tokumaru wrote:I don't know about C, but in assembly I have a chunk of ZP dedicated to local variables and function parameters, and I use a macro to allocate the space needed for each function. The macro can start allocating space from the very first byte of the ZP chunk, or you can optionally specify an offset into the chunk. These offsets can be specified using what I call "memory counters", which are symbols that are incremented automatically when you allocate memory using them, so if I have a bunch of nested functions, I just have to use the same memory counter for all of them and their locals will never overlap.
So, am I understanding this correctly? You're basically using a stack.
That's actually what I wanted to avoid, so that the usage of the temporary variables uses the least possible ROM space and CPU time.
Using counters before and after every function and accessing the temporary variables in the LDA Temp, X
manner takes away from the performance.
In this case, I think, I would be better off by simply using non-zeropage global variables.
Using a non-zeropage global variable should be faster and smaller than setting X every time and then accessing the variable with the offset.
And, at least in my case, the non-zeropage variables should be more than enough to give each function in the whole program its own distinct variables for local usage, so that reusing isn't even necessary.
calima wrote:I'd probably make a program that calculates every possible execution tree, then passes that to a register allocation algorithm.
This would be the optimal solution, but this would require to write your own source code parser, wouldn't it?
rainwarrior wrote:Your code will naturally have some structured relationship between functions, and you can group your temporary usage correspondingly as well as you can fit it to the existing relationships. i.e. this group of functions will mostly use temporaries i,j,k,l and this other one will mostly use m,n,o,p...
I think this is a sub-optimal solution because of the following reason:
Within the same group, you need to make sure that variables aren't reused between functions since they call each other.
However, if two functions belong to different groups, they can share the same variable.
So, to me it doesn't make sense that the functions to process the game's characters belong to the group that use i, j, k, l while the screen buildup functions use m, n, o, p.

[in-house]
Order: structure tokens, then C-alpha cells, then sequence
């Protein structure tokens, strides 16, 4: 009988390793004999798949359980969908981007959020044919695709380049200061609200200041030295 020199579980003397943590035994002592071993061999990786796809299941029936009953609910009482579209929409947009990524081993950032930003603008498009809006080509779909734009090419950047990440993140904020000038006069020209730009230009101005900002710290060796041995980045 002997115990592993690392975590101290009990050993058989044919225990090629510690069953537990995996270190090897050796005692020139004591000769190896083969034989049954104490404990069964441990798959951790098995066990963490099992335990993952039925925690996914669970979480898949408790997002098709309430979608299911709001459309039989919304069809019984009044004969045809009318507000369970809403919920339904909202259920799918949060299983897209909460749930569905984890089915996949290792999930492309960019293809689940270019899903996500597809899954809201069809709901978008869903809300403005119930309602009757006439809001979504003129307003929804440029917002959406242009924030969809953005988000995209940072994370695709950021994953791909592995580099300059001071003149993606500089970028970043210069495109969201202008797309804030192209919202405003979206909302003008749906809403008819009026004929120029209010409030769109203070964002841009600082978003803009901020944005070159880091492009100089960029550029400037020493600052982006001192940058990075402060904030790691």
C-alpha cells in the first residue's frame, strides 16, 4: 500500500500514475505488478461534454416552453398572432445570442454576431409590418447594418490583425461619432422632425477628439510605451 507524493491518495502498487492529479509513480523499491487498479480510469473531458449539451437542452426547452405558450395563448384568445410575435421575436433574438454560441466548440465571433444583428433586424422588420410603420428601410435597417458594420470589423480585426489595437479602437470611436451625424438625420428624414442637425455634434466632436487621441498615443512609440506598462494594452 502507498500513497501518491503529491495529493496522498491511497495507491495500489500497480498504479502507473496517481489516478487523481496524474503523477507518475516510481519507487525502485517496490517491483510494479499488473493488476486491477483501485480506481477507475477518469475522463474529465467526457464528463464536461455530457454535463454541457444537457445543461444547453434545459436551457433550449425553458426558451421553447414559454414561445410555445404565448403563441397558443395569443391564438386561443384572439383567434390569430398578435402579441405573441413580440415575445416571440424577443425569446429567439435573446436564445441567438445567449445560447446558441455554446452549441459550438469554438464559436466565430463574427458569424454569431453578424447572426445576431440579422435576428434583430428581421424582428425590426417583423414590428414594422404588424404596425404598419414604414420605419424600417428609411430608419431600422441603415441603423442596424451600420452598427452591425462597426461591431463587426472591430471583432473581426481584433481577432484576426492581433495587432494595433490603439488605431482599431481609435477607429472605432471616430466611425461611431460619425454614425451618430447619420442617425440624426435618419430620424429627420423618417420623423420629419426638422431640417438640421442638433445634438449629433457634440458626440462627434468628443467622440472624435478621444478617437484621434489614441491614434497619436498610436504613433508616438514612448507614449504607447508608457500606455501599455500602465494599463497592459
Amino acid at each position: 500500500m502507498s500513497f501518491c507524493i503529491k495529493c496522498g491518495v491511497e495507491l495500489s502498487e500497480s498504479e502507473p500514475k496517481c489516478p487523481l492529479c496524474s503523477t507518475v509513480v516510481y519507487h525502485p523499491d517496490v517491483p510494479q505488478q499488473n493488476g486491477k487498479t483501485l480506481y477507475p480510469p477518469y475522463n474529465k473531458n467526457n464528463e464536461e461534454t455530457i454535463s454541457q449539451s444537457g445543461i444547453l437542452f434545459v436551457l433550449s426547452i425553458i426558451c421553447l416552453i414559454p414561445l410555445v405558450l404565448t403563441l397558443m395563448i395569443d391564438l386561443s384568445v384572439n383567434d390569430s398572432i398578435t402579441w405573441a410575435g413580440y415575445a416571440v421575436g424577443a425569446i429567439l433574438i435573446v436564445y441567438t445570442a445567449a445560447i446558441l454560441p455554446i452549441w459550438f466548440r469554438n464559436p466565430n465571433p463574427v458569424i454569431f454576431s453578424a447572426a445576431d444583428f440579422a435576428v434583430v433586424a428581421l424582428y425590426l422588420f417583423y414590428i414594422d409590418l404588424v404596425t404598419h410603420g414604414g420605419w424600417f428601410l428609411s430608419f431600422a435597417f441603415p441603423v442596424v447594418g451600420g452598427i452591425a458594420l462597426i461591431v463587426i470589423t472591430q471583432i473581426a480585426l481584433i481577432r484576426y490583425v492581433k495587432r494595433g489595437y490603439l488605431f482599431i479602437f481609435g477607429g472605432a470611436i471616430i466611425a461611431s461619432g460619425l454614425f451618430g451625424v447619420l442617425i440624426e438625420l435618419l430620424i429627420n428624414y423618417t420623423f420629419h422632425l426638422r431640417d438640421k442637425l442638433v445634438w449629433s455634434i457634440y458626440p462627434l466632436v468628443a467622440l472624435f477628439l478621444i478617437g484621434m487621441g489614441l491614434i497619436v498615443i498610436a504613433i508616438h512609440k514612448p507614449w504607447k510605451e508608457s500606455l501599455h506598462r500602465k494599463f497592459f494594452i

Because MoveCharacter and CheckCollision should not both use i since MoveCharacter calls CheckCollision.
But there's no reason why MoveCharacter and DrawBackgroundTiles should not both use the variable i since those functions never overlap each other.
So, the grouping of functions and assigning variables to each group is a little backwards because reusability comes into play specifically when two functions are not
Use variable i for screen buildup, character processing and hardware sprite calculation since they are unrelated to each other.
But never share variable i between the functions MoveCharacter, CheckCollision and StartMercyInvincibility because these functions call each other.
(Unless you're talking about variables that need to be consistent between function calls like the mercy invincibility counter after the player was hit. But that's something completely different anyway since we're talking about variables that are used in a purely local way, not about variables that are intended as actual global variables.)
Rahsennor wrote:Would anyone here be interested in such an "optimizing" assembler?
I would rather be interested in something that can turn local variables into shared global variables on the source code level, so that I can keep using the same compiler and assembler for my projects as before (cc65) and so that I can easily see every instance of the optimization process myself.
However, this would require that this is also done on C code, with each local variable and function parameter.